21/04/2021 – Research — auf Deutsch lesen

TITK: First lyocell fibre made from non-wood-based pulp

An article by Dr. Frank Meister, Department Head Native Polymers and Chemical Research at TITK.


Technician Roberto Köhler from TITK Rudolstadt shows two bobbins with yarns of different fineness, produced from the hemp-based cellulose regenerated fiber Lyohemp. © TITK_ Steffen Beikirch


Dr. Frank Meister (left), head of the Native Polymers and Chemical Research Department at TITK Rudolstadt, tests textile surfaces made of Lyohemp together with technician Roberto Köhler. © TITK_ Steffen Beikirch

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The limited capacity of cotton production is nearly exhausted, but the demand for textile fibres increases – especially caused by a rapid population growth in the Asian countries. This conflict also accelerates the demand for cellulose man-made fibres (CMMF) in such an extent that a CMMF gap of 30 to 50 million tons is expected in the middle of current century [1]. Therefor wooden pulp won’t any longer be enough as the sole raw material for CMMF. Even if recycling of poly cotton fibre blends – the most common used fibre blend for clothing application – will get under way, the disposable amount of dissolving pulp wouldn’t be sufficient. Plant fibres from cultivation or agricultural residues become more and more market shares. TITK and its subsidiary, smartpolymer company Rudolstadt also look around and both established a process for production of hemp based Lyocell fibres under the brand LyohempÒ.

LyohempÒ Pilot production – another step towards the market launch of the first lyocell fibre made from non-wood-based pulp

A more substantial use of bast and leaf fibres has been complicated up to now by the need of elaborated and environment damaging chemical pre-treatment procedures, when common wear properties and simple processing of those fibres are simultaneously trying to achieve. Also impracticality of short staple fibres textile processing, those could be isolated from agricultural residues, required coevally a conversion into dissolving pulp before spinning into CMMF.

  • The process developed at TITK supplies a sustainably manufactured hemp pulp meeting all purity requirements of the Lyocell process, when coming from hemp cultivation and mechanical separation of hemp natural fibres and hurds or shives.

  • Harmful and hazardous heavy metal ion are eliminated.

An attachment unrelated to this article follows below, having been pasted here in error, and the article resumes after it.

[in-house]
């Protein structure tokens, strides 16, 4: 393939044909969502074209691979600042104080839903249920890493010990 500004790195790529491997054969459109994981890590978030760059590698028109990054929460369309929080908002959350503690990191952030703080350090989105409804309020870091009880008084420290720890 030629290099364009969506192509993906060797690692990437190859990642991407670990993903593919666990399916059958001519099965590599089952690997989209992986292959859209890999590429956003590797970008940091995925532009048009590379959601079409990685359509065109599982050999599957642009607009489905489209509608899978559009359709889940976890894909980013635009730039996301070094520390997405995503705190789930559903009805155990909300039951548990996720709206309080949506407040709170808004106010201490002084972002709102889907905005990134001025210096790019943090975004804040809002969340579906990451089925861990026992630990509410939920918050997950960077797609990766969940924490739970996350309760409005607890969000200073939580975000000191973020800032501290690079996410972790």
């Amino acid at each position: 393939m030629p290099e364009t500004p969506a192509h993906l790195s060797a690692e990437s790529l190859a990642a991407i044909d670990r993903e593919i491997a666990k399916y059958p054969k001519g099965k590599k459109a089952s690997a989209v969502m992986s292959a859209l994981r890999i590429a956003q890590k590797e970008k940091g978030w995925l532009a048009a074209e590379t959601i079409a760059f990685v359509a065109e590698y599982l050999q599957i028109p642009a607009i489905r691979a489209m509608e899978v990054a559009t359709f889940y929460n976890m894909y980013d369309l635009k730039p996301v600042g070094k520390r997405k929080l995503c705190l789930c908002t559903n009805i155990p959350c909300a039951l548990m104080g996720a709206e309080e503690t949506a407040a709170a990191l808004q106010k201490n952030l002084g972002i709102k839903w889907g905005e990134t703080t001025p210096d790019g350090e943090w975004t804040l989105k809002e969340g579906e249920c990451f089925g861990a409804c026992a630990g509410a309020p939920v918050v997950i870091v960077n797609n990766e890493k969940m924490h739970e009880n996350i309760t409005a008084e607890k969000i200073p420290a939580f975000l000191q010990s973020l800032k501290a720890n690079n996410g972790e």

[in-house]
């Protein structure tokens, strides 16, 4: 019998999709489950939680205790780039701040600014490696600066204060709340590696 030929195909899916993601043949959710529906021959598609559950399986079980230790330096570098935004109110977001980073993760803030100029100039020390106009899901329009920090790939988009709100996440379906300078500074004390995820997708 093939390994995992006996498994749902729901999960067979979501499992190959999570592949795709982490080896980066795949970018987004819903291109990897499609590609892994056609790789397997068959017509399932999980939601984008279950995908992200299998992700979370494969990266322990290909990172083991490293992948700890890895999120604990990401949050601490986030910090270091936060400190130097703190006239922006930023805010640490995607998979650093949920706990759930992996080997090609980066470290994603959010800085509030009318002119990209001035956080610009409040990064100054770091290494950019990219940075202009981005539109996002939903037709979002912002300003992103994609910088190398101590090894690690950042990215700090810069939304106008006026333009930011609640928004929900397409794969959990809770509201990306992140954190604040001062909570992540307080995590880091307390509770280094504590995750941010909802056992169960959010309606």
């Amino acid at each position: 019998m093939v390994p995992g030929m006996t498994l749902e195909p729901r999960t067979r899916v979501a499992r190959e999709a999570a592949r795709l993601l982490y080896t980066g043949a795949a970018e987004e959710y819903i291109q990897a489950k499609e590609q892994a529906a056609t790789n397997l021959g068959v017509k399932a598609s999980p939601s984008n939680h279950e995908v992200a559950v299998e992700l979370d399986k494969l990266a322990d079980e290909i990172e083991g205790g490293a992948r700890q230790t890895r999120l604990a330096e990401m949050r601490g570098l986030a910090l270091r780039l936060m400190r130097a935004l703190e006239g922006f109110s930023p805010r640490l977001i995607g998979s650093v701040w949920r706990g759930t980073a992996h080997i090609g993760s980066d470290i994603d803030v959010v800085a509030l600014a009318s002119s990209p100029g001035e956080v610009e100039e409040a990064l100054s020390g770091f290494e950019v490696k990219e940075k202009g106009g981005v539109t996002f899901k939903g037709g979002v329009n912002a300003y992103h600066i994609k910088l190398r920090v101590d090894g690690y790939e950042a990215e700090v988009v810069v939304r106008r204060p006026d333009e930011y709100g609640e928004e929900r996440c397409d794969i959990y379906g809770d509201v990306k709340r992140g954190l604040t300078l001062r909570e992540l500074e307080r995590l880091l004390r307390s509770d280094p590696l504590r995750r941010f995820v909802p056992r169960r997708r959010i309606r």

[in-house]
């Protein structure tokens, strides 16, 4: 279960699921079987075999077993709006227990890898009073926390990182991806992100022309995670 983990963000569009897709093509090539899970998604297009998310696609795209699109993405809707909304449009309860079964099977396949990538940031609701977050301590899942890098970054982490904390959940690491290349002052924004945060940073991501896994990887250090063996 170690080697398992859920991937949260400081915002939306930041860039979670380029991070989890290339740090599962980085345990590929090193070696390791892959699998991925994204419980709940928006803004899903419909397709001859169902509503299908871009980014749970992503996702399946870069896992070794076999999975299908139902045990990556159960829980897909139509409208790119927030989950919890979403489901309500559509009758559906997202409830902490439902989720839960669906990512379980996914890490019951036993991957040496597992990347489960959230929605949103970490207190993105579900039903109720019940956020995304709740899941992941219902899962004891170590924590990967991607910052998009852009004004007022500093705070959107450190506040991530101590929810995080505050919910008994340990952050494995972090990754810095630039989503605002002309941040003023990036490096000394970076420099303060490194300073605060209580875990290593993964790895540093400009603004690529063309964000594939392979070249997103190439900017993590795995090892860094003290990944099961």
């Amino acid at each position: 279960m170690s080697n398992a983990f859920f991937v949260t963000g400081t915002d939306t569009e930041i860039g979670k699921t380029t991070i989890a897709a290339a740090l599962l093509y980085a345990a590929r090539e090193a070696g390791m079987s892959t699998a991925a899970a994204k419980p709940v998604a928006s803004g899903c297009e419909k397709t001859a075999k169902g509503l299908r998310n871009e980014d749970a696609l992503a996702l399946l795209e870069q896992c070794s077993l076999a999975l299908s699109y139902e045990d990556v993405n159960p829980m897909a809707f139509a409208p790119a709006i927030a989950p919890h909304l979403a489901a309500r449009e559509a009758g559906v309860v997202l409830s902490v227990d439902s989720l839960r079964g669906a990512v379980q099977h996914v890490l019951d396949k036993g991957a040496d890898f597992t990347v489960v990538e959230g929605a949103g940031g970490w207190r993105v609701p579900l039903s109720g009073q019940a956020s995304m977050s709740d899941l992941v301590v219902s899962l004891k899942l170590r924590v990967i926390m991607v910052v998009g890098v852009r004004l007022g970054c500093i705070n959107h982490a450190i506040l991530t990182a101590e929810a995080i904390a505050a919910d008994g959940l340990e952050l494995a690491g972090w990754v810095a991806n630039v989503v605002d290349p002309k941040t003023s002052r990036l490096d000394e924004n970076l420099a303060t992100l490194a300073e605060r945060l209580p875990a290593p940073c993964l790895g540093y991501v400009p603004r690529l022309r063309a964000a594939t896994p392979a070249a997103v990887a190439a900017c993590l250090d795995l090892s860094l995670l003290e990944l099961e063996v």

• Furthermore, together with TITK the Czech company OP Papirna (part of Delfort Group) succeeded to prepare a cooking process for pulps meet all technical requirements.

The received LyohempÒ fibres hold comparable textile-physical characteristics as of Lyocell fibres as well as an improved moisture management and excellent dyeability especially by black dyestuffs. Apparel fabrics made of high yarn counts exhibit silk-like fabric flow and pleasant comfort to wear. All these advantages and the great interest of numerous garment maker moved the smartpolymer company to go next step in LyohempÒ commercialisation:

  • As from fourth quarter 2021 it is scheduled to transfer commercially produced fibres to selected manufacturers of branded textile goods to get more experiences for yarn spinning and finishing as well as clothing manufacturing and sale.

Last but not least it is of special interest, if LyohempÒ fibres could take up the well-known recycling properties of hemp natural fibres. Up to the last quarter of the 18th century they were the basis of a rash of hard-wearing, but absolutely reliable textile products like ropes, hawsers and canvas as well as durable and repeated usable paper for application as banknotes, shares and official documents. TITK is already targeted a public funded project for recycling of LyohempÒ fibres in order to make the new fibrous material possible a strong place in coming textile circular economy. In this respect hemp pulp based Lyocell fibres could become the first example which meets all challenges regarding sustainability and environmental friendliness from cultivation up to textile reutilization.